One of the things that seemed to bother Jesus was people’s failure to come to the obvious conclusions His life and their faith demanded. They weren’t supposed to think His boat could sink in a storm. They should know Him better than that. They weren’t supposed to doubt that He could rise from the dead. They should know Him better than that. Jesus maintained that He represented God so thoroughly that people should rely on Him automatically. Anyone who knew Him and watched Him work had no excuse for doubt.

Now it is true that the resurrection from the dead is a huge step of faith. We’ve many years of experience to suggest that it doesn’t happen. Except it did happen once, and the One who rose insists that if we’ll but believe on Him it will eventually happen to us as well. The challenge remains in whether or not we will let our own built-in hopelessness override the demonstrated nature of Jesus Christ. If Jesus is who He revealed Himself to be in A.D. 30, then it is sheer folly not to recognize His power over death. If Jesus is who He still reveals Himself to be, then it is beyond folly not to accept His power over death for one’s own.

How about you? Are you experiencing the power of Jesus Christ in your life today and living in hope of His resurrection power for your future?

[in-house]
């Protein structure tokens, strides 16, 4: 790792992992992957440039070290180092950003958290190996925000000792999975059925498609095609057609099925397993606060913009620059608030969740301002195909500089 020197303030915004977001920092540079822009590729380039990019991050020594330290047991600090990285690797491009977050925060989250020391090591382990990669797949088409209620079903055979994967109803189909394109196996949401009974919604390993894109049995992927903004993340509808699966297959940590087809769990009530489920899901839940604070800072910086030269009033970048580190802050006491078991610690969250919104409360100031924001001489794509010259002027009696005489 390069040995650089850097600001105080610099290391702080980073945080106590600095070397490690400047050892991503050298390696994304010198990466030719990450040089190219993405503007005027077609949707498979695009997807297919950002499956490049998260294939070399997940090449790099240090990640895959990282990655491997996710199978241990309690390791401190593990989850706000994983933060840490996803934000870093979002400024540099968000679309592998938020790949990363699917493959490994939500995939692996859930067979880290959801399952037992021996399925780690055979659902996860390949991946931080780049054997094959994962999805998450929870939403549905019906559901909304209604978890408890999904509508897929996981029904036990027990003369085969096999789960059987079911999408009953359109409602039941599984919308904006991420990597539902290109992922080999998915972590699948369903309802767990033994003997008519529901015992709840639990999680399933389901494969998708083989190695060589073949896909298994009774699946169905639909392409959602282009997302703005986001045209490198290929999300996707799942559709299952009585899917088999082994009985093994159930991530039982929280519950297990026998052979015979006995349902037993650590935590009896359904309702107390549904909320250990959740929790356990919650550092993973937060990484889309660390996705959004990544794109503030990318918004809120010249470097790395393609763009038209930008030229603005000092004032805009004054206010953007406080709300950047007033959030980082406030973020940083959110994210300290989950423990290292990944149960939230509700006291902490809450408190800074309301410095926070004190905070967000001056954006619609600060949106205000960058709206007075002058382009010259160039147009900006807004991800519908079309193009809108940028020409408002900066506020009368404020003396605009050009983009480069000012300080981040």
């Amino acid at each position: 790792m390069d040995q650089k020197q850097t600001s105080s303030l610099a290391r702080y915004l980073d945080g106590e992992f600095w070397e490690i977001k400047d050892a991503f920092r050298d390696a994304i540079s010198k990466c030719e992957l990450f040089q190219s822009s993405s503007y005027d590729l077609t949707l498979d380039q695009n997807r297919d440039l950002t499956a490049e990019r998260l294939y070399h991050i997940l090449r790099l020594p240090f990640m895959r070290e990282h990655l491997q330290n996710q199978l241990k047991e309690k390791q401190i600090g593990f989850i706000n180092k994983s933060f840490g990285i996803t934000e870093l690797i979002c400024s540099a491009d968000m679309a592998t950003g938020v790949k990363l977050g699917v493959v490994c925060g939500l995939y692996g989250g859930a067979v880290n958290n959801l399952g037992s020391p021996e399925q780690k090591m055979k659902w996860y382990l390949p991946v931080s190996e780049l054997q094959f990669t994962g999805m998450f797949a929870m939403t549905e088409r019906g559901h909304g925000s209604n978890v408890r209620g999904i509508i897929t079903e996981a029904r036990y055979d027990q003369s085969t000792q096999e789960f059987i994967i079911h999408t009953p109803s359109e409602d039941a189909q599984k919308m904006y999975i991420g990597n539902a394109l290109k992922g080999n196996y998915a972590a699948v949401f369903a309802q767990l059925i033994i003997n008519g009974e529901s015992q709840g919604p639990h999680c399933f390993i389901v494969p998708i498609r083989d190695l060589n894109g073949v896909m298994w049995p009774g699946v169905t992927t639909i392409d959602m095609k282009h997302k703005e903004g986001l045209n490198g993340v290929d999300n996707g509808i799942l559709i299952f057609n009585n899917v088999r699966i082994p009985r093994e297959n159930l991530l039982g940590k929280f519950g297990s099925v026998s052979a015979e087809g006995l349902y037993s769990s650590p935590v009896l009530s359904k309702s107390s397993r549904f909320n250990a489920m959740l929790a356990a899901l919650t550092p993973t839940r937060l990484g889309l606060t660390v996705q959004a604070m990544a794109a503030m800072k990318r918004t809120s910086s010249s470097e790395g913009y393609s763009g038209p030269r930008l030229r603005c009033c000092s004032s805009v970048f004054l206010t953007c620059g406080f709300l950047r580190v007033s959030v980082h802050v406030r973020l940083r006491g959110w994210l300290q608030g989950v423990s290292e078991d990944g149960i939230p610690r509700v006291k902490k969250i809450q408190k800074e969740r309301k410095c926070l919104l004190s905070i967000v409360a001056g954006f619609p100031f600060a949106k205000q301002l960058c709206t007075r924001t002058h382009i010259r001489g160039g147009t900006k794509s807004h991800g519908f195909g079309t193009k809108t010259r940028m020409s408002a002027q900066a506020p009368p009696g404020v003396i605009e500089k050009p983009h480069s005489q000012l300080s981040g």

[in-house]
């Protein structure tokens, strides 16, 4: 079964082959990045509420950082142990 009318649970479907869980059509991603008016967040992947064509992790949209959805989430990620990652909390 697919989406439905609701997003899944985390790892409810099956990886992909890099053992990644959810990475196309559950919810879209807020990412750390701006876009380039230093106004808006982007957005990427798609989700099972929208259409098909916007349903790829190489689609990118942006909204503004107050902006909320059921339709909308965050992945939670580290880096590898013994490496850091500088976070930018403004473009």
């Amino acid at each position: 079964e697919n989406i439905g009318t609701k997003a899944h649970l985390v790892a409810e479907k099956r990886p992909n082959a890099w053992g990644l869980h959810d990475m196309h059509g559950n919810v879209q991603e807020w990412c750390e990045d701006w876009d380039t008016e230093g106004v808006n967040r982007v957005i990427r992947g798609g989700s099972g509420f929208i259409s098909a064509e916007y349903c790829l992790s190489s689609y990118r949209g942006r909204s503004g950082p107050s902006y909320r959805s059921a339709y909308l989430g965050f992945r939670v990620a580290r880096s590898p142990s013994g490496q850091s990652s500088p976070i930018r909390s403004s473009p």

And, behold, there arose a great tempest in the sea, insomuch that the ship was covered with the waves: but he was asleep. And his disciples came to him, and awoke him, saying, Lord, save us: we perish. And he saith unto them, Why are ye fearful, O ye of little faith? Then he arose, and rebuked the winds and the sea; and there was a great calm. (Matthew 8:24-26)

Afterward he appeared unto the eleven as they sat at meat, and upbraided them with their unbelief and hardness of heart, because they believed not them which had seen him after he was risen. (Mark 16:14)

Then opened he their understanding, that they might understand the scriptures, And said unto them, Thus it is written, and thus it behoved Christ to suffer, and to rise from the dead the third day: And that repentance and remission of sins should be preached in his name among all nations, beginning at Jerusalem. (Luke 24:45-47, happening after the events depicted in this story)

Jesus said unto her, I am the resurrection, and the life: he that believeth in me, though he were dead, yet shall he live: And whosoever liveth and believeth in me shall never die. Believest thou this? (John 11:25-26)

To learn how to experience Jesus' resurrection power in your life, click here: How to Have a Relationship with God.

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How to Have a Relationship with God